Anatol Lieven

Anatol Lieven reported from Moscow for the Times from 1990 to 1996 and is now a senior fellow at the New America Foundation in Washington DC. His latest book is Ethical Realism: A Vision for America’s Role in the World.

US/USSR: remembering the Cold War

Anatol Lieven, 16 November 2006

America’s struggle with the Soviet Union and Communism during the Cold War is the key founding myth of the modern American state – a state in many ways utterly different from the one that existed before the 1940s. The Cold War ended in what has generally been portrayed in the US as absolute victory, involving not just the crushing defeat of the enemy and the disappearance of its...

A key justification of the Bush administration’s purported strategy of ‘democratising’ the Middle East is the argument that democracies are pacific, and that Muslim democracies will therefore eventually settle down peacefully under the benign hegemony of the US. Yet, as Andrew Bacevich points out in one of the most acute analyses of America to have appeared in recent years, the United States itself is in many ways a militaristic country, and becoming more so.

There is no great mystery about the Republican victory in the US election. It was the product of what used to be one of the most familiar and powerful combinations in the modern history of Europe: the marriage of nationalism and conservative religion. The combination is unfamiliar to most Western Europeans today; but it was all too familiar to their ancestors, and remains so in many parts of...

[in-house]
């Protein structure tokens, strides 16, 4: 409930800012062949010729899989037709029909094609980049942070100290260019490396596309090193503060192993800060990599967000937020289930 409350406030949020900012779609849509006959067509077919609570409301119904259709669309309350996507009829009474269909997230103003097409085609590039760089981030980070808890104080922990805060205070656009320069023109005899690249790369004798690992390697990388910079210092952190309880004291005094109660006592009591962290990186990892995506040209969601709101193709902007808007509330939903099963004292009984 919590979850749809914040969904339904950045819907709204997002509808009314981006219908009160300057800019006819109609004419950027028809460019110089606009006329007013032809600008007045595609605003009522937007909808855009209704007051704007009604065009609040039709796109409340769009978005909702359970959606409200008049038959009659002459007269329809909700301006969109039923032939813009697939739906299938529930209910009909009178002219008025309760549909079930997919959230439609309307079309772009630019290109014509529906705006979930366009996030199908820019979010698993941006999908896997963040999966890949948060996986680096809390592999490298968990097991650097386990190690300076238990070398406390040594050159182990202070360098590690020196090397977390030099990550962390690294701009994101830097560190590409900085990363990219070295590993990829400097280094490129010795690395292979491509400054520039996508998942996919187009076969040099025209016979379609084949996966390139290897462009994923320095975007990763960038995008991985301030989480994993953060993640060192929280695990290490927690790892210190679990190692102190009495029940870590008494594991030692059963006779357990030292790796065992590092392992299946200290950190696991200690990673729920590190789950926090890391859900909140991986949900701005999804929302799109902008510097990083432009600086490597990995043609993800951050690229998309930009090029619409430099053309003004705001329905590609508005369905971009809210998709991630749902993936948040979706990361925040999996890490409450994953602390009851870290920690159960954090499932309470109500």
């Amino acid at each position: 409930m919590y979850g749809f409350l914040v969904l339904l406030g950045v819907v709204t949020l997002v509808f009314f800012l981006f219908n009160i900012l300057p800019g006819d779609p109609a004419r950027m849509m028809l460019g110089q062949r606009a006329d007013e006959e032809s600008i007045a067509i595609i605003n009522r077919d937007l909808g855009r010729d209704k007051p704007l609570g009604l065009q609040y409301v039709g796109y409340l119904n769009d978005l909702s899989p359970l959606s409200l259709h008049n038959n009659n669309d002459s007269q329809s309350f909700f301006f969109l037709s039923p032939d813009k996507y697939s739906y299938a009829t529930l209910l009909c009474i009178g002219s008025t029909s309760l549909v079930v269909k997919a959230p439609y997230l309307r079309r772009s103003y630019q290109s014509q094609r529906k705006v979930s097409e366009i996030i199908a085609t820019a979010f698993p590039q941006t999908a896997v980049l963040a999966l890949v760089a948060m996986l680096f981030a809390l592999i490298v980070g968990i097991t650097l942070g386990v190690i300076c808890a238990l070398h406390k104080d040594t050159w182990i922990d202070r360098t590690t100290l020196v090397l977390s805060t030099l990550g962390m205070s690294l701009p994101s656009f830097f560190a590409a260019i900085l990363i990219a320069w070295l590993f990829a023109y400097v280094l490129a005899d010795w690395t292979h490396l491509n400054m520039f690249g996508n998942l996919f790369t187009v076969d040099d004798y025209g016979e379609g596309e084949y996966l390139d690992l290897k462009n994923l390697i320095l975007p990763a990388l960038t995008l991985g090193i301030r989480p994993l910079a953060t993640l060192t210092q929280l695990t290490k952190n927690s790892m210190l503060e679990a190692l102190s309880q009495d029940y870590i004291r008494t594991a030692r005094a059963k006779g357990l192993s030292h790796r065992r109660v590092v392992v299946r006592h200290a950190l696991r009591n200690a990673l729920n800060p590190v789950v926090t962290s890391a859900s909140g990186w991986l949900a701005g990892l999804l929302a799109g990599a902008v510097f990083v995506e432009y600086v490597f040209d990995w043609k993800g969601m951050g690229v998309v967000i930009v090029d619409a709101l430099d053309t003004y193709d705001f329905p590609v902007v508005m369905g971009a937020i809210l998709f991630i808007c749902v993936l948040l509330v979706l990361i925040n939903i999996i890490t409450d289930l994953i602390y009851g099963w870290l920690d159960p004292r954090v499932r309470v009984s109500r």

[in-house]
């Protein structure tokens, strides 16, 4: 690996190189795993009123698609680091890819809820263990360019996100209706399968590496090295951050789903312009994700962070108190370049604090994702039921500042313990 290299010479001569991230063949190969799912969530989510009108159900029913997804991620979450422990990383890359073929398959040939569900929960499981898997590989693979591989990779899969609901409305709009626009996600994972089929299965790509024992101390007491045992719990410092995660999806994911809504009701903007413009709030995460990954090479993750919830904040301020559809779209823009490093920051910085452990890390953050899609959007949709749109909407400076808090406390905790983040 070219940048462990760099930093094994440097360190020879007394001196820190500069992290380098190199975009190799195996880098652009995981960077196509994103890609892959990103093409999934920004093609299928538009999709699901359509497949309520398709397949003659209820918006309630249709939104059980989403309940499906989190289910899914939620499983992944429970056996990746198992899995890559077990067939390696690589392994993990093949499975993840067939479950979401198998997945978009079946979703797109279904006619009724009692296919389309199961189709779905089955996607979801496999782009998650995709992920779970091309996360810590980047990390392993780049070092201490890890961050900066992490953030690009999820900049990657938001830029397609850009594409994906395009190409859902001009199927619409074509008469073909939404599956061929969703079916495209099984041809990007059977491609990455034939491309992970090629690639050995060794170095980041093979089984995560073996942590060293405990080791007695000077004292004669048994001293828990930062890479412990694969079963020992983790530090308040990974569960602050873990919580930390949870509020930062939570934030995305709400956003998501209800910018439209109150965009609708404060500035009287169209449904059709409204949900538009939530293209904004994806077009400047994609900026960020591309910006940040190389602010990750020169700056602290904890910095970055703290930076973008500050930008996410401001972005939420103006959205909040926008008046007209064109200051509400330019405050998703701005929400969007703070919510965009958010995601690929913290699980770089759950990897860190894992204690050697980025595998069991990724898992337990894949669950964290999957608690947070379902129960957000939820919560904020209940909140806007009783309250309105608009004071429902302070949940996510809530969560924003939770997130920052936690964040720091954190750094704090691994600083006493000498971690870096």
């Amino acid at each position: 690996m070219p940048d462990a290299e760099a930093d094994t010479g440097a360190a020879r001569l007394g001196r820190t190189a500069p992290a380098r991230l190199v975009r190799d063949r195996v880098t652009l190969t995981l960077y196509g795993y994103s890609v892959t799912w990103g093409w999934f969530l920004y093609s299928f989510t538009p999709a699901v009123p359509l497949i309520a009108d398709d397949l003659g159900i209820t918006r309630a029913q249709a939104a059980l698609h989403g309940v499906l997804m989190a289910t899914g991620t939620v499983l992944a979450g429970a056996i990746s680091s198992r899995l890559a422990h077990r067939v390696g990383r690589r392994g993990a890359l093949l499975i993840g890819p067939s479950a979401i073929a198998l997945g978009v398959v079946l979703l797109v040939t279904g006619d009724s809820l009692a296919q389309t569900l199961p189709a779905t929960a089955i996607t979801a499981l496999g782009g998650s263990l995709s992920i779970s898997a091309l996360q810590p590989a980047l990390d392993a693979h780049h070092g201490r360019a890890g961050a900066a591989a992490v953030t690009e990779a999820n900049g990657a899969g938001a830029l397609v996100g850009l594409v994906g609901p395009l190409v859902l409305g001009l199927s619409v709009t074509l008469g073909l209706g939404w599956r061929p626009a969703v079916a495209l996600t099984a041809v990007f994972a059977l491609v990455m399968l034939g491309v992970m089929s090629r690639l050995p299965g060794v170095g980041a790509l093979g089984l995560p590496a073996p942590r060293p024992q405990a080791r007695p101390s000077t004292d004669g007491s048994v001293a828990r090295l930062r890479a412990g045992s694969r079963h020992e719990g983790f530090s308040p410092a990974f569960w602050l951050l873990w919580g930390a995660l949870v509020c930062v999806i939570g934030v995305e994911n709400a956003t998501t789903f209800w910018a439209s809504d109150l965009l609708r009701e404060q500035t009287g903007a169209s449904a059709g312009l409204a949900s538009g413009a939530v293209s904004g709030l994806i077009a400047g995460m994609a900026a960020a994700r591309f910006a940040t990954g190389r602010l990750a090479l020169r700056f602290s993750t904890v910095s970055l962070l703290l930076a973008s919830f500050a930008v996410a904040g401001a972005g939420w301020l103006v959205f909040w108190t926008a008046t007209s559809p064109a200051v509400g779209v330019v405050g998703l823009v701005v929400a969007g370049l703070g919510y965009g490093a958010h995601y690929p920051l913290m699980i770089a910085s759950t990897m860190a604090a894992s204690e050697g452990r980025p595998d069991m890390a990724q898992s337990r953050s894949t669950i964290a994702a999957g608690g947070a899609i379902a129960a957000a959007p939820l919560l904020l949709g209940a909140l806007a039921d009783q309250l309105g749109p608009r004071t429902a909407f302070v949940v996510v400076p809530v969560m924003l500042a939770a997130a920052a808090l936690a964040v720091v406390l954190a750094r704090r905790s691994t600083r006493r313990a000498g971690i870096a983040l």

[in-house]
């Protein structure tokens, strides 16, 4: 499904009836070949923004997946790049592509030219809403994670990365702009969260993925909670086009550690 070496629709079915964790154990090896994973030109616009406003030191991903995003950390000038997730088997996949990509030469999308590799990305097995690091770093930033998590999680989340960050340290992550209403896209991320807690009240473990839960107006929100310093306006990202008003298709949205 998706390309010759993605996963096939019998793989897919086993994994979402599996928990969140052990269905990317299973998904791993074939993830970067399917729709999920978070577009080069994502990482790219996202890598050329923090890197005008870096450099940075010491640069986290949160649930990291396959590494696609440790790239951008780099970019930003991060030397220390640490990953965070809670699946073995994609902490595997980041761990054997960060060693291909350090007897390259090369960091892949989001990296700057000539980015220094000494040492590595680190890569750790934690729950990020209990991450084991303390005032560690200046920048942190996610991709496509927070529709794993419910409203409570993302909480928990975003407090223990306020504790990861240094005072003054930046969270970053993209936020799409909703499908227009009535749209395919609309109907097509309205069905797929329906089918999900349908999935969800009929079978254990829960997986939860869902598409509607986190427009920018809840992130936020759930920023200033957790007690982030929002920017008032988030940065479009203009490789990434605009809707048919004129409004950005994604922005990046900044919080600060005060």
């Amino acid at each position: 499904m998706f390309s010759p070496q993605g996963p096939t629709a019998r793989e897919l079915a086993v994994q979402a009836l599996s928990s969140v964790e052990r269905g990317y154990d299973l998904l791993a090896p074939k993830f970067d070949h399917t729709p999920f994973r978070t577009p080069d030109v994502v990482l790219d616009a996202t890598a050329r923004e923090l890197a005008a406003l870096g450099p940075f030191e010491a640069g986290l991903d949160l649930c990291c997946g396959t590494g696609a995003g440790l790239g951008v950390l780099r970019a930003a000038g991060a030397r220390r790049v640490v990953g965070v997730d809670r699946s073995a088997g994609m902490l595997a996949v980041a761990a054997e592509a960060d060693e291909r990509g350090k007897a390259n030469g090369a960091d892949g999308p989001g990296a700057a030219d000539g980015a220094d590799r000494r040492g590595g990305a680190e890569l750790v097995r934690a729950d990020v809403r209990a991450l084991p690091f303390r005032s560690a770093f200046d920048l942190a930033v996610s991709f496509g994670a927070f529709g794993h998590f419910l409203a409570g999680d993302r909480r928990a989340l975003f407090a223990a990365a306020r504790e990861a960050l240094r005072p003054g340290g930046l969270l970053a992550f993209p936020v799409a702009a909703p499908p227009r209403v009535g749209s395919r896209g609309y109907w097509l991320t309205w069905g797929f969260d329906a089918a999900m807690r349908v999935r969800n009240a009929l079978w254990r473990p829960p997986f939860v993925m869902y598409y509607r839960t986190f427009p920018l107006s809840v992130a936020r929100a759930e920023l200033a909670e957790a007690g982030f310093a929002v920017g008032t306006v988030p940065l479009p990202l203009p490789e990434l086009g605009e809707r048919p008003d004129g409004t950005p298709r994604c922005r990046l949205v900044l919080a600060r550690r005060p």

“The most important question now facing the world is the use the Bush Administration will make of its military dominance, especially in the Middle East. The next question is when and in what form resistance to US domination over the Middle East will arise. That there will be resistance is certain. It would be contrary to every historical precedent to believe that such a quasi-imperial hegemony will not stir up resentment, which sooner or later is bound to find an effective means of expression.”

When it comes down to it, Western support for democracy in Pakistan has not been strong, and the fact is that it is impossible . . . repeatedly to call on the Army to keep order, support the state and remove disastrous governments, yet expect the military not to play a central political role the rest of the time.

Since the ‘stolen’ election of 2000 the Republican Party has set out its values with a starkness not revealed even during the despised regimes of Nixon and Reagan. This has yielded a...

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Will the Empire ever end?

John Lloyd, 27 January 1994

Vladimir Zhirinovsky is a lens through which we can see the character of contemporary Russians close up and grotesquely exaggerated. The Zhirinovsky glass reveals and enlightens like a Francis...

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